So far, peace talks and negotiations between the Maduro government and opposition forces have not been particularly fruitful. Many students do not trust the current government enough to enable healthy negotiation, as they claim that “years-old efforts” to negotiate with various local, state, and federal officials about problems in Venezuela have solved nothing. There are, however, several hopeful signs. Venezuela’s neighbors are becoming increasingly dismayed with the government’s alleged actions of human rights violations and brutality, leading to more of their involvement in the situation. Recently this month, foreign ministers from the Union of South American nations, which included diplomats from Brazil, Colombia, and Ecuador, pressed both sides into limited negotiation, with the government and opposition forces agreeing to create a commission to investigate supposed human rights abuses during protests. Despite the small improvement, however, protest and opposition in Venezuela do not show any sign of slowing down.

 

Bailey Woods is a 3L law student at the University of Denver Sturm College of Law and Candidacy Editor for the Denver Journal of International Law & Policy.

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March 14 attack in Nigeria

Critical Analysis: Religiously Motivated Violence Escalates in Nigeria

On Monday, April 7, the University of Denver Sturm College of Law will welcome Nigerian human rights attorney Hauwa Ibrahim. Ibrahim has spent her career protecting woman from the harsh penalties meted out under Shariah law in Nigeria’s northern states such as death by stoning and amputations for stealing. Another area of grave concern in Nigeria is the lack of religious freedom, primarily due to attacks by the Boko Haram, a fundamentalist terrorist group that seeks to overthrow the secular Nigerian government and replace it with a theocracy based on Islamic law.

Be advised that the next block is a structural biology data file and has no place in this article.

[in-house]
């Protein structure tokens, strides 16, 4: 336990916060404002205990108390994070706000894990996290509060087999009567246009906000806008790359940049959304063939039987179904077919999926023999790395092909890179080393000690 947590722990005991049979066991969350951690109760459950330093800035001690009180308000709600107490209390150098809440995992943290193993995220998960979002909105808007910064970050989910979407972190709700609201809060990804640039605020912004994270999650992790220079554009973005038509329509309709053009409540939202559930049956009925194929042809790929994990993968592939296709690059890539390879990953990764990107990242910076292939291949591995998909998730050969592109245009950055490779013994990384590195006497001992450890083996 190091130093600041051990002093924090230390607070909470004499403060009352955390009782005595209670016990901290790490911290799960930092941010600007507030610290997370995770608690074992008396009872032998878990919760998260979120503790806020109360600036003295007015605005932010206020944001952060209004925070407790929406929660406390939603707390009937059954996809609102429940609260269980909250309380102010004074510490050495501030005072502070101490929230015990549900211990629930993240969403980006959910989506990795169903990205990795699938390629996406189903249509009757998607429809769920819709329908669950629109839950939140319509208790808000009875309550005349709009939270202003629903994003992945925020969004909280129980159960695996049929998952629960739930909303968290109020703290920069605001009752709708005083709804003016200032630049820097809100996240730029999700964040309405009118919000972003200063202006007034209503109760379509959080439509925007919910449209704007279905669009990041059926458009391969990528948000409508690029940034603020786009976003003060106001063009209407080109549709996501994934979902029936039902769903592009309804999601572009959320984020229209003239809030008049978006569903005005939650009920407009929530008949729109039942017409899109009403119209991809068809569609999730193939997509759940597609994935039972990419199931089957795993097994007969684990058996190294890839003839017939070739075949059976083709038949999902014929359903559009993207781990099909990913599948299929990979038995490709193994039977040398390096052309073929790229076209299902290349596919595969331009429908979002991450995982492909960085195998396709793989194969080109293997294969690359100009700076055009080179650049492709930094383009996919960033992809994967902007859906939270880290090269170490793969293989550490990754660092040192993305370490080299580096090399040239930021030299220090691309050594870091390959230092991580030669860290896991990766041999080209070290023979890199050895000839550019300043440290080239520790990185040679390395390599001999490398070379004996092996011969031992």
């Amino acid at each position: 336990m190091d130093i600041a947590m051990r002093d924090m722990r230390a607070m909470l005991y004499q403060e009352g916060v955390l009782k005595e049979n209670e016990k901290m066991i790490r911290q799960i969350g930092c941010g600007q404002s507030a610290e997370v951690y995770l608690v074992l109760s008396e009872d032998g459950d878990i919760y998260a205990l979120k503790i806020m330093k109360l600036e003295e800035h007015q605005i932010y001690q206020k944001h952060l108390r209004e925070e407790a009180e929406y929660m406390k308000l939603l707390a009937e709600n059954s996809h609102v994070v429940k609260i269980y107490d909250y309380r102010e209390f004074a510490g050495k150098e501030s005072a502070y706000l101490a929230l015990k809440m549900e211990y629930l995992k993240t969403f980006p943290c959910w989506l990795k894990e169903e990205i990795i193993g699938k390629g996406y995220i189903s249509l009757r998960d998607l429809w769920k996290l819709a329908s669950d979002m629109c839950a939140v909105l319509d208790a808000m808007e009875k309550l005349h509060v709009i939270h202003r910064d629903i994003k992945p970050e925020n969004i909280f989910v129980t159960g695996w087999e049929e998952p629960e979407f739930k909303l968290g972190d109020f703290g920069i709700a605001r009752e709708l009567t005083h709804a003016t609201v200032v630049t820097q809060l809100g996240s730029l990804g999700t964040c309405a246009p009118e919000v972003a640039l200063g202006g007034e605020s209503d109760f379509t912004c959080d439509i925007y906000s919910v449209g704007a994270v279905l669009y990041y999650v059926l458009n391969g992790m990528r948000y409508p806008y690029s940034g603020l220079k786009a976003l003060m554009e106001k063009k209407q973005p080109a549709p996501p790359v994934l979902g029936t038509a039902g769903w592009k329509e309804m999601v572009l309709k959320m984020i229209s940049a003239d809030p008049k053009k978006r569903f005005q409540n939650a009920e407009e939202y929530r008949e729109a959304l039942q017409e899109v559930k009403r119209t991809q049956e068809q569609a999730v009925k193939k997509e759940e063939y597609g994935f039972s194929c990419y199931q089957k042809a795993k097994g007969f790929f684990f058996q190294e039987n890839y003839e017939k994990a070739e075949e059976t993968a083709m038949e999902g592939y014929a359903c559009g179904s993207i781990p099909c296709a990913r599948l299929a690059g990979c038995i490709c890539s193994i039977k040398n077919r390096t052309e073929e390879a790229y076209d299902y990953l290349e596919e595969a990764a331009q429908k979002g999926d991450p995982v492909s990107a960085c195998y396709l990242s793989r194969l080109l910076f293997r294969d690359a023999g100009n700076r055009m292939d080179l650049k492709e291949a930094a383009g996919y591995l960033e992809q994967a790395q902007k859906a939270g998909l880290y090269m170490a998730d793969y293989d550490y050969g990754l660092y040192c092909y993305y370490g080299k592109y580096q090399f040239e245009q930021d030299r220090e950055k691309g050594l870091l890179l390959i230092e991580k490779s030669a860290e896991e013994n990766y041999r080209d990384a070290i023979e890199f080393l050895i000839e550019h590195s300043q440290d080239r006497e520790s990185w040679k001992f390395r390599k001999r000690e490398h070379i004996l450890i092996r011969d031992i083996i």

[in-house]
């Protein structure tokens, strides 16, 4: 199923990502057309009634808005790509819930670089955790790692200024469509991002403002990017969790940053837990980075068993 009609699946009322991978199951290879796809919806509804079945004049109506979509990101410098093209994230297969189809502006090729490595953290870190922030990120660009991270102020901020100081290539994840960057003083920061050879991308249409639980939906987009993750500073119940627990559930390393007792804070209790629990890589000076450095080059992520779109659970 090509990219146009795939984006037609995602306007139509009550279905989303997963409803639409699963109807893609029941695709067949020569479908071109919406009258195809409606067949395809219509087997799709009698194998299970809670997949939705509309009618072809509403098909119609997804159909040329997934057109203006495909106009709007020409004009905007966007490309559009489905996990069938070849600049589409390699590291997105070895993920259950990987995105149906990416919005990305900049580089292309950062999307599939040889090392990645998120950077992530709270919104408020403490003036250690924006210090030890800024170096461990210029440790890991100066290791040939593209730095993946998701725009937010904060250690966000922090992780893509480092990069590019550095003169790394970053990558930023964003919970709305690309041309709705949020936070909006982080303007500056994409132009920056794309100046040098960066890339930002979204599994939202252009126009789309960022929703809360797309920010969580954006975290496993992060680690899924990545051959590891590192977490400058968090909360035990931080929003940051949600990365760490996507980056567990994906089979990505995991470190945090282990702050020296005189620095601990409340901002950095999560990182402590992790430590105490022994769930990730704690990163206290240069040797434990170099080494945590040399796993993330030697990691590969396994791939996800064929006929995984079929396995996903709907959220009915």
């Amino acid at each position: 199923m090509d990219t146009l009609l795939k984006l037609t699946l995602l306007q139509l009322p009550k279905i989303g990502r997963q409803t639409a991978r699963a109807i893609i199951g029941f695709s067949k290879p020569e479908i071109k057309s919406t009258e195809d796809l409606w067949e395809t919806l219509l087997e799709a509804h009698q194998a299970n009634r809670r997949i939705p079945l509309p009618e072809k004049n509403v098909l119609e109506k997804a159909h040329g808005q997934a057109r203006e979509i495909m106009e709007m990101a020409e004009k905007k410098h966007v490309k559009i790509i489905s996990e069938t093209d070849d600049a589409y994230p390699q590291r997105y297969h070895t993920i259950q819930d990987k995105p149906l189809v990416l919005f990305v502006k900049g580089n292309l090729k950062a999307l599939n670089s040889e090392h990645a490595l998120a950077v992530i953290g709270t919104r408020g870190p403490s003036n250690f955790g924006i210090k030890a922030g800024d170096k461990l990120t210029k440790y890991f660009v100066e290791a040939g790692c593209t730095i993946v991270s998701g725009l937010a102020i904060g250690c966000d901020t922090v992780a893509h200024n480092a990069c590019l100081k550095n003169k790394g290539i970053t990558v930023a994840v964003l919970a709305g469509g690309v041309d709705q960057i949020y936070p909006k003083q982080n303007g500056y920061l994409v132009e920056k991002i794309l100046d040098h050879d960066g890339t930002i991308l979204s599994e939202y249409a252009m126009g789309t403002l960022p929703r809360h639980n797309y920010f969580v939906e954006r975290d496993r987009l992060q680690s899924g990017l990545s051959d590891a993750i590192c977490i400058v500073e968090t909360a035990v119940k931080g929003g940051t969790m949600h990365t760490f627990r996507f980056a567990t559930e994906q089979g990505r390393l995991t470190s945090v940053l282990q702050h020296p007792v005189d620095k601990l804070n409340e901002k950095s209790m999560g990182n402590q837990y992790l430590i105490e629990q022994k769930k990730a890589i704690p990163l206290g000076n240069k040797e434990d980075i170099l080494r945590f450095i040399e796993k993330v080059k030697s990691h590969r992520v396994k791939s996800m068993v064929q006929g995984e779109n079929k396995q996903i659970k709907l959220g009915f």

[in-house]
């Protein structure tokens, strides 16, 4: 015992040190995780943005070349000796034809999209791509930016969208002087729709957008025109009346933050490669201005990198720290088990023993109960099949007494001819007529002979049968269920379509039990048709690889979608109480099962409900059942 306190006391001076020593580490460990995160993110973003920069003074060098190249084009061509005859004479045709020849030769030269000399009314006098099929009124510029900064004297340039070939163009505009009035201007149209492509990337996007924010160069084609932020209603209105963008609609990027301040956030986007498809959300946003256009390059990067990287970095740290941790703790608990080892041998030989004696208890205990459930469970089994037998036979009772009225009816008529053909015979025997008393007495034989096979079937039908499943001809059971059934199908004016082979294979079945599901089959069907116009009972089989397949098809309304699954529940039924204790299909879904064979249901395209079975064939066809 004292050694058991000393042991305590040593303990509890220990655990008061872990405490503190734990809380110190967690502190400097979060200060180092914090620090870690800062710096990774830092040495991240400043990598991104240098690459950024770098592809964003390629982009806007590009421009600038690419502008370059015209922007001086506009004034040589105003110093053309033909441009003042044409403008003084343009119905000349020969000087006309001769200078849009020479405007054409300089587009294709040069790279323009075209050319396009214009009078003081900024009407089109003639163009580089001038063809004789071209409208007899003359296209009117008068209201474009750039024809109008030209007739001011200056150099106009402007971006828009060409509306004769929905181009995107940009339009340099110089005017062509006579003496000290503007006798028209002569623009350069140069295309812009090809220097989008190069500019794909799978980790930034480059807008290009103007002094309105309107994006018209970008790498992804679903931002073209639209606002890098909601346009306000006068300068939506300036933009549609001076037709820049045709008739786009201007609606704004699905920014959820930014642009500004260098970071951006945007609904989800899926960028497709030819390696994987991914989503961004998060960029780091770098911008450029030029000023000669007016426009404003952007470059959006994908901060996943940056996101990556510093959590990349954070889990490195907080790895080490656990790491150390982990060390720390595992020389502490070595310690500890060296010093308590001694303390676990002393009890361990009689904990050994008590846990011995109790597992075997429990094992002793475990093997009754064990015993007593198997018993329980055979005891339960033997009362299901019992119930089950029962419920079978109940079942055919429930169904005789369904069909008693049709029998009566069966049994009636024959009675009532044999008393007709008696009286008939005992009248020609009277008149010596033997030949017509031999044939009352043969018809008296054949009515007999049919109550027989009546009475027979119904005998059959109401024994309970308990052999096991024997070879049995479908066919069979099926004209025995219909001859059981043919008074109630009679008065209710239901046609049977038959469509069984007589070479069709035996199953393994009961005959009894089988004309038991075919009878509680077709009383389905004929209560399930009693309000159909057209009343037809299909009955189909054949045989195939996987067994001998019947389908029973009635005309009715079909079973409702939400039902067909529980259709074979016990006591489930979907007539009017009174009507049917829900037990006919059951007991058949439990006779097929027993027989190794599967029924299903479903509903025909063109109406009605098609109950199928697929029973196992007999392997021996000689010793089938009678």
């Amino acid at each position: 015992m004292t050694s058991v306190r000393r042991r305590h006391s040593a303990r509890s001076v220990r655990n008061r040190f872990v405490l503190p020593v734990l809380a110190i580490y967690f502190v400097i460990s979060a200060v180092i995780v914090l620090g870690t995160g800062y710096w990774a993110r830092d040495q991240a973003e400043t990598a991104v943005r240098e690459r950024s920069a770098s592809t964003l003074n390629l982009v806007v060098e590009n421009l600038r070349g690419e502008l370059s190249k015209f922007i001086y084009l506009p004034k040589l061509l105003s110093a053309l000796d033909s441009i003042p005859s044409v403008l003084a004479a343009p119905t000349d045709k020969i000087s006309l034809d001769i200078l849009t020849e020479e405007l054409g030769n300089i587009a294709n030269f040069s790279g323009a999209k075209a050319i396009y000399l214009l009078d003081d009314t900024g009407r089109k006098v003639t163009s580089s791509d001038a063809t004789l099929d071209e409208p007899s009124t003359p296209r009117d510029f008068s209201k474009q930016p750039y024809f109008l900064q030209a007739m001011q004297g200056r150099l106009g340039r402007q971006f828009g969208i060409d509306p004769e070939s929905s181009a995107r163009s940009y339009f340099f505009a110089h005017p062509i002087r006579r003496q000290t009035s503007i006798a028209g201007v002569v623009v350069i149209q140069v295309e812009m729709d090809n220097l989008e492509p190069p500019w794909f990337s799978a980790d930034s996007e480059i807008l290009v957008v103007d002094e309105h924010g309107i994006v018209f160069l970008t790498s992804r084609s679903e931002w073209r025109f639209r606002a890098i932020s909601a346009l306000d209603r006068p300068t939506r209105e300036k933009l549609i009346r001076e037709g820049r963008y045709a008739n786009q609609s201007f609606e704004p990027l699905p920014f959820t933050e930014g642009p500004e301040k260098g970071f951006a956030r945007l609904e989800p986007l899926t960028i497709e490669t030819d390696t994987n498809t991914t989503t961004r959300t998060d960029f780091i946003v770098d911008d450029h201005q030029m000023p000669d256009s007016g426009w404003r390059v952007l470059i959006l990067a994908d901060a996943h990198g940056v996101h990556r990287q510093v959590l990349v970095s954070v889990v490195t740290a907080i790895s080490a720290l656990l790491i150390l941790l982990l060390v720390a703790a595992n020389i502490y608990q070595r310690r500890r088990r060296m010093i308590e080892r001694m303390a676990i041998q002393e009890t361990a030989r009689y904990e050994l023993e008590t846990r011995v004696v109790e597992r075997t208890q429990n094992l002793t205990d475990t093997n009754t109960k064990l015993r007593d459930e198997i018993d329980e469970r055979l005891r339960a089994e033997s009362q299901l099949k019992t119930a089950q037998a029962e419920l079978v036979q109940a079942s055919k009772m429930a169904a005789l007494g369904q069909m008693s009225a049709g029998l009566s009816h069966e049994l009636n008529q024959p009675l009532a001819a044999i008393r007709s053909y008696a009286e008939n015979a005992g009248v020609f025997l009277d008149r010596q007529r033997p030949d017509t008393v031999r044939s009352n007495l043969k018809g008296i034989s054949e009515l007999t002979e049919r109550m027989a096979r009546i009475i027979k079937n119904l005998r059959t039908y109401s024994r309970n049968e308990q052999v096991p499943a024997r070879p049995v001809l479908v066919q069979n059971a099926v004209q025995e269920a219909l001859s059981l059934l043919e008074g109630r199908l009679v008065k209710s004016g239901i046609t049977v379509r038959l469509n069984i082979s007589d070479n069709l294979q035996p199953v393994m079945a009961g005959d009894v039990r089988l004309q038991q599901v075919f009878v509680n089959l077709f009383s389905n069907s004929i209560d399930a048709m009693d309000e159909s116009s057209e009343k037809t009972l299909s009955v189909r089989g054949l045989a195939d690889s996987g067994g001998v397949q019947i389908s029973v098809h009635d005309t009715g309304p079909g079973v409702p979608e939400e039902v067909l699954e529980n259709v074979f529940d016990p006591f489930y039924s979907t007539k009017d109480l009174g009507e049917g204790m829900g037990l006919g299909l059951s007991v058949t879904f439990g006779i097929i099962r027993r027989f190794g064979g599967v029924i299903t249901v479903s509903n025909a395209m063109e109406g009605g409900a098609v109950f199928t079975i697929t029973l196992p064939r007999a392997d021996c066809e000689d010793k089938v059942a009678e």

Nigeria is the largest country in Africa with a population of over 177 million people. The country is divided approximately equally between Muslims and Christians. Islam is the dominant religion in the northern states, including the twelve northern states that have adopted Sharia law, while Christianity is most prevalent in the southern states. Interreligious conflicts occur frequently along Nigeria’s central states, or the “Middle Belt” where Christians and Muslims live in approximately equal numbers.

March 14 attack in Nigeria

The March 14 attacks killed approximately 150 people and destroyed 240 homes (World Watch Monitor)

On Friday, March 14, the tragic trend of sectarian violence continued in three villages in the central northern state of Kaduna. At about 11 pm, Muslim Fulani herdsmen raided the mainly Christian villages with guns and machetes. The Fulani are one of Nigeria’s 250 ethnic groups, are predominately Muslim, and have a history of land grievances against Nigerian Christians. The herdsmen descended on the villages and burned 240 houses and three churches to the ground. More than 150 people were killed and the victims were buried in mass graves.